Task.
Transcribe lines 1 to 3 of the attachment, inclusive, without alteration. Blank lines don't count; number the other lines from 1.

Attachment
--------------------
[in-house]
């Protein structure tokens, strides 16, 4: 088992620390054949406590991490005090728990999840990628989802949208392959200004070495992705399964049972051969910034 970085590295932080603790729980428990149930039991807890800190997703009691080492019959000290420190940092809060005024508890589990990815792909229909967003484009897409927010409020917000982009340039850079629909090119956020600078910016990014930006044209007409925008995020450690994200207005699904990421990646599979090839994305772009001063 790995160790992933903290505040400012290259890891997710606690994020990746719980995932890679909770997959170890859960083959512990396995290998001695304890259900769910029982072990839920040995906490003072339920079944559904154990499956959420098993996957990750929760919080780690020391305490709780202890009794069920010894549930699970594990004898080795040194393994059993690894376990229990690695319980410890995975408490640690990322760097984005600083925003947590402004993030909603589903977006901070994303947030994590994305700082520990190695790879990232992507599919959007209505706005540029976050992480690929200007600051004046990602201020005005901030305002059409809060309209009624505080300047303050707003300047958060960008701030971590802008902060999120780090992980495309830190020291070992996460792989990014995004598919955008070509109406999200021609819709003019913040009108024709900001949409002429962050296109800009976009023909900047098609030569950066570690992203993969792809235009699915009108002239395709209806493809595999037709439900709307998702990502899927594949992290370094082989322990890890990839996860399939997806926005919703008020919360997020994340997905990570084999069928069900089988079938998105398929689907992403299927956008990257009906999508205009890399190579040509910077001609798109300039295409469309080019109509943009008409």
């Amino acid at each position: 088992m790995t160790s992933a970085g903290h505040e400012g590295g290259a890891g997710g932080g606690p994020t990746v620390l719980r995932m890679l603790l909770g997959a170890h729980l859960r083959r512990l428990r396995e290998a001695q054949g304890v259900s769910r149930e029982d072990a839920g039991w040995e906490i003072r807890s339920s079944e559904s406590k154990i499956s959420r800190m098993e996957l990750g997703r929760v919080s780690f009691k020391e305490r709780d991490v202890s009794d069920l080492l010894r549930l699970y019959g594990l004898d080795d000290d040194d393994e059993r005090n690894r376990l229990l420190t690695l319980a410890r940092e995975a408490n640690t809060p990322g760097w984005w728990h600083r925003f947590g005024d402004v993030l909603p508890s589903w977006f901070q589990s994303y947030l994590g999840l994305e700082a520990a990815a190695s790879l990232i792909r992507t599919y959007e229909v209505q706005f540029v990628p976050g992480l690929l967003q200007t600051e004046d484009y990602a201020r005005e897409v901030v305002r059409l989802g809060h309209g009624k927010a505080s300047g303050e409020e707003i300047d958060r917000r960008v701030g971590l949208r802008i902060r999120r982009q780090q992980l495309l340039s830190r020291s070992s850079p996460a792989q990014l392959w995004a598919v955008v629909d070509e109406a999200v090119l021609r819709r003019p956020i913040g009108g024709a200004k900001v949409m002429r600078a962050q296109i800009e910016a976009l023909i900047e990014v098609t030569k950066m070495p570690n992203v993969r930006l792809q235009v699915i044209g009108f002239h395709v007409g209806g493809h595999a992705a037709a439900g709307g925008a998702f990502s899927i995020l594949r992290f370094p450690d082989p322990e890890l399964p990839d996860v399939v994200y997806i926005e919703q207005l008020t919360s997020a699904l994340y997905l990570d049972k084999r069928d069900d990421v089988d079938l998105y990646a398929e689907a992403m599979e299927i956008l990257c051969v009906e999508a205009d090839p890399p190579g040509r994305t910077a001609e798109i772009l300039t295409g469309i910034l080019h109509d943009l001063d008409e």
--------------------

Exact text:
[in-house]
């Protein structure tokens, strides 16, 4: 088992620390054949406590991490005090728990999840990628989802949208392959200004070495992705399964049972051969910034 970085590295932080603790729980428990149930039991807890800190997703009691080492019959000290420190940092809060005024508890589990990815792909229909967003484009897409927010409020917000982009340039850079629909090119956020600078910016990014930006044209007409925008995020450690994200207005699904990421990646599979090839994305772009001063 790995160790992933903290505040400012290259890891997710606690994020990746719980995932890679909770997959170890859960083959512990396995290998001695304890259900769910029982072990839920040995906490003072339920079944559904154990499956959420098993996957990750929760919080780690020391305490709780202890009794069920010894549930699970594990004898080795040194393994059993690894376990229990690695319980410890995975408490640690990322760097984005600083925003947590402004993030909603589903977006901070994303947030994590994305700082520990190695790879990232992507599919959007209505706005540029976050992480690929200007600051004046990602201020005005901030305002059409809060309209009624505080300047303050707003300047958060960008701030971590802008902060999120780090992980495309830190020291070992996460792989990014995004598919955008070509109406999200021609819709003019913040009108024709900001949409002429962050296109800009976009023909900047098609030569950066570690992203993969792809235009699915009108002239395709209806493809595999037709439900709307998702990502899927594949992290370094082989322990890890990839996860399939997806926005919703008020919360997020994340997905990570084999069928069900089988079938998105398929689907992403299927956008990257009906999508205009890399190579040509910077001609798109300039295409469309080019109509943009008409």
């Amino acid at each position: 088992m790995t160790s992933a970085g903290h505040e400012g590295g290259a890891g997710g932080g606690p994020t990746v620390l719980r995932m890679l603790l909770g997959a170890h729980l859960r083959r512990l428990r396995e290998a001695q054949g304890v259900s769910r149930e029982d072990a839920g039991w040995e906490i003072r807890s339920s079944e559904s406590k154990i499956s959420r800190m098993e996957l990750g997703r929760v919080s780690f009691k020391e305490r709780d991490v202890s009794d069920l080492l010894r549930l699970y019959g594990l004898d080795d000290d040194d393994e059993r005090n690894r376990l229990l420190t690695l319980a410890r940092e995975a408490n640690t809060p990322g760097w984005w728990h600083r925003f947590g005024d402004v993030l909603p508890s589903w977006f901070q589990s994303y947030l994590g999840l994305e700082a520990a990815a190695s790879l990232i792909r992507t599919y959007e229909v209505q706005f540029v990628p976050g992480l690929l967003q200007t600051e004046d484009y990602a201020r005005e897409v901030v305002r059409l989802g809060h309209g009624k927010a505080s300047g303050e409020e707003i300047d958060r917000r960008v701030g971590l949208r802008i902060r999120r982009q780090q992980l495309l340039s830190r020291s070992s850079p996460a792989q990014l392959w995004a598919v955008v629909d070509e109406a999200v090119l021609r819709r003019p956020i913040g009108g024709a200004k900001v949409m002429r600078a962050q296109i800009e910016a976009l023909i900047e990014v098609t030569k950066m070495p570690n992203v993969r930006l792809q235009v699915i044209g009108f002239h395709v007409g209806g493809h595999a992705a037709a439900g709307g925008a998702f990502s899927i995020l594949r992290f370094p450690d082989p322990e890890l399964p990839d996860v399939v994200y997806i926005e919703q207005l008020t919360s997020a699904l994340y997905l990570d049972k084999r069928d069900d990421v089988d079938l998105y990646a398929e689907a992403m599979e299927i956008l990257c051969v009906e999508a205009d090839p890399p190579g040509r994305t910077a001609e798109i772009l300039t295409g469309i910034l080019h109509d943009l001063d008409e």